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You'll be left with some stunning results!

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I wish you could see just how smoothy and shiny these are...can you see the glare coming on this one?!

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Note: This post may contain affiliate links. By clicking on them and purchasing products through my links, I receive a small commission. That's what helps fund Silhouette School so I can keep buying new Silhouette-related products to show you how to get the most out of your machine!

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  1. So glad you have joined the word of Sub! Ive been using my Silhouette and SG400 for well over a year now and I absolutely love the results....I wouldn't be without it. Do you want to know a secret (if you don't know already that is!!)??? ;-)

    1. This comment has been removed by the author.

    2. I'm very interested in getting into sublimation printing. I just started to research the costs associated with it. I noticed that the ink cartridges are a bit expensive. Do you have any idea how many prints you can get out of them? Do you have any advice for getting started? Thank you

    3. I want to know the secret!!!

  2. I use a sublimation printer most of the time for my mugs and t-shirt business, with the Silhouette handling complex cut outs on subliflock paper (as well as cutting vinyl for shirts).
    One thing that might interest your readers is when you come to print on the hardboard-type coasters, first of all press them face down on a sheet of blank paper for about 25 seconds to get rid of any moisture.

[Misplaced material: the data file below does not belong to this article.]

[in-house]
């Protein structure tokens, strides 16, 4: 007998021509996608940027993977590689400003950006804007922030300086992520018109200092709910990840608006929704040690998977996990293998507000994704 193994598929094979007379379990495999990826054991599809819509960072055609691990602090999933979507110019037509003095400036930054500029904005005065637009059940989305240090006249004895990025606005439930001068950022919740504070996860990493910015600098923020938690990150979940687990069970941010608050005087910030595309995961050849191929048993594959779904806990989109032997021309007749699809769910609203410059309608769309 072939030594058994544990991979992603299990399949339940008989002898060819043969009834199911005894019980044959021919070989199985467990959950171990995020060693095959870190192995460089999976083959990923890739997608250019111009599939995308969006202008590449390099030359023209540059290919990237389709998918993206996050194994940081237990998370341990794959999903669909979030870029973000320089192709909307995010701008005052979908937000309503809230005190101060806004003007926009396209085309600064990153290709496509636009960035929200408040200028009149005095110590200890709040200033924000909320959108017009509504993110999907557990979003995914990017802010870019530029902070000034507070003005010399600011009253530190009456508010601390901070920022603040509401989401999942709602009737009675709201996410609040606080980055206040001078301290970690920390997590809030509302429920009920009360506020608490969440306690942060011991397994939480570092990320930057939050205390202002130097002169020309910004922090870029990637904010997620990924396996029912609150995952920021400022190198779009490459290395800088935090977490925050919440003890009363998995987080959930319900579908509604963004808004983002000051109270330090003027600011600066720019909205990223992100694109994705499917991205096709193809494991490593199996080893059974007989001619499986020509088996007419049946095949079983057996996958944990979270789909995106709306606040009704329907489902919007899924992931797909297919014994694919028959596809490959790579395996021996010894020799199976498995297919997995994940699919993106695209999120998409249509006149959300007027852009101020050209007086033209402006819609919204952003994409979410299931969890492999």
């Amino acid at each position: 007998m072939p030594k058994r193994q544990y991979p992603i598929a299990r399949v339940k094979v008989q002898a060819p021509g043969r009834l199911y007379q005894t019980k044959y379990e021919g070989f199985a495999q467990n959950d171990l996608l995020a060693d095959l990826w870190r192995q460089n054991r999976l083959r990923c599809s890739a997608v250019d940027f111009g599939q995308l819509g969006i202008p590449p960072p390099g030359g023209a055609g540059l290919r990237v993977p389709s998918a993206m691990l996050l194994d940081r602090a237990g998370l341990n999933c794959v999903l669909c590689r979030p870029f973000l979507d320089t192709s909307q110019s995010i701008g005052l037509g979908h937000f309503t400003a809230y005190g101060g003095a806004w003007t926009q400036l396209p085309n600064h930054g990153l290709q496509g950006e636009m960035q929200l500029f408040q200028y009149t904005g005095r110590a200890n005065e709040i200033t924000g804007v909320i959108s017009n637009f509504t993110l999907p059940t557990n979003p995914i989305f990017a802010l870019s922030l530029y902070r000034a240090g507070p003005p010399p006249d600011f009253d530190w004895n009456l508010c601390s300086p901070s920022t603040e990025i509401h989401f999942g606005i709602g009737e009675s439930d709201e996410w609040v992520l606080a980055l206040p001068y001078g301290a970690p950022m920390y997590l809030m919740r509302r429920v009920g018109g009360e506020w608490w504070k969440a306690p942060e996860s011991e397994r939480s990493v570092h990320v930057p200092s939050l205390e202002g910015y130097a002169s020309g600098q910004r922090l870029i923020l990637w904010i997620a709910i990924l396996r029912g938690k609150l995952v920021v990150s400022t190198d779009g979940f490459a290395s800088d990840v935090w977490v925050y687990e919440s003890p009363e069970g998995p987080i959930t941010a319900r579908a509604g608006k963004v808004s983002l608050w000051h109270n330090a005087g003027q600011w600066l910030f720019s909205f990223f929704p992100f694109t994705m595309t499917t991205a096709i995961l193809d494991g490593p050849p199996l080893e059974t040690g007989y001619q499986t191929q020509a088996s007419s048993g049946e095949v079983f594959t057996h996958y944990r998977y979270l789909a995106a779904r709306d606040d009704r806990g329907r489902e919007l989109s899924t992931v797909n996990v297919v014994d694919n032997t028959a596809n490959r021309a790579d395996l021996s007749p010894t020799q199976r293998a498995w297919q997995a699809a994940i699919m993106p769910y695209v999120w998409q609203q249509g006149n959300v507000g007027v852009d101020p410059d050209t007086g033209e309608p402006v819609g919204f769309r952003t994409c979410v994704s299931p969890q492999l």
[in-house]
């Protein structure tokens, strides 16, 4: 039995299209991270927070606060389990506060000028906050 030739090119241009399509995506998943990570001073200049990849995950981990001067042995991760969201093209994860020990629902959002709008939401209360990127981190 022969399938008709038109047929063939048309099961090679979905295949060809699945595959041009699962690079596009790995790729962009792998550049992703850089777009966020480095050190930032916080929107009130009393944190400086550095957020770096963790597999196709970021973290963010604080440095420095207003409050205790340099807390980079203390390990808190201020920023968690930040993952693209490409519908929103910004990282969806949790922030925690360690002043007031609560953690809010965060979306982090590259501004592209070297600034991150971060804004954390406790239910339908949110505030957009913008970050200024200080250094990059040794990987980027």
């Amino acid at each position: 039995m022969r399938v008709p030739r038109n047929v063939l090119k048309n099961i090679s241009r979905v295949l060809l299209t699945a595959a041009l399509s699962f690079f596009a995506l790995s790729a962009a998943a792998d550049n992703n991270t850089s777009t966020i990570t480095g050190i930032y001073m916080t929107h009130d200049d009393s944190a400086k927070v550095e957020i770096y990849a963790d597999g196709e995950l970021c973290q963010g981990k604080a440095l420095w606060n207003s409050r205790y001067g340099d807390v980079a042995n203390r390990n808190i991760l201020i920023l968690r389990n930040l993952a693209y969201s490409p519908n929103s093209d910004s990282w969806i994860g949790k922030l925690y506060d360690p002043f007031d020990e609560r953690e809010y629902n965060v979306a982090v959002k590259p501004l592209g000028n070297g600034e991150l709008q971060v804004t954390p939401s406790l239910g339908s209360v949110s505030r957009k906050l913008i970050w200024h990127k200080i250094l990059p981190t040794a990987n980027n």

Let them cool before applying the sublimation print or you might get a bit of an unintentional shadow effect. If they are even slightly damp you'll get a mottled effect when you print on the shiny surface.
    As an alternative to heat tape, which can be fiddly especially when you're printing several on one sheet, I lightly spray the printed sheet with textile adhesive (sometimes known as Scotch 75) and press each coaster into place.
    Finally, as I learned to my cost, you need to place scrap paper underneath the coasters on the platen, to absorb the bleed. The first time I created coasters I ended up with ink on the teflon sheet which then accidentally got smeared on to the t-shirt which followed!

  3. Wow, I wish it wasn't as expensive as it is to start up. The results look amazing.

  4. Does dye sublimation only work on specific types of t-shirt fabrics, or can you use any type of shirt, i.e. cotton, polyester, etc.?

    1. Works best on 100% polyester. Can't print on dark colours (that's why I use a Silhouette to cut vinyl). Will definitely NOT work on 100% cotton (unless you use a spray coating which isn't durable)

    2. The ink cartridges are expensive but they do last quite a long time - depending on what you're printing out, of course. A few bits of lettering obviously use less ink than 50 A4 full colour photos!
      Sublimation garments are more expensive to buy wholesale but the process is a lot quicker (no weeding!).

  5. Thanks...that's a BIG help!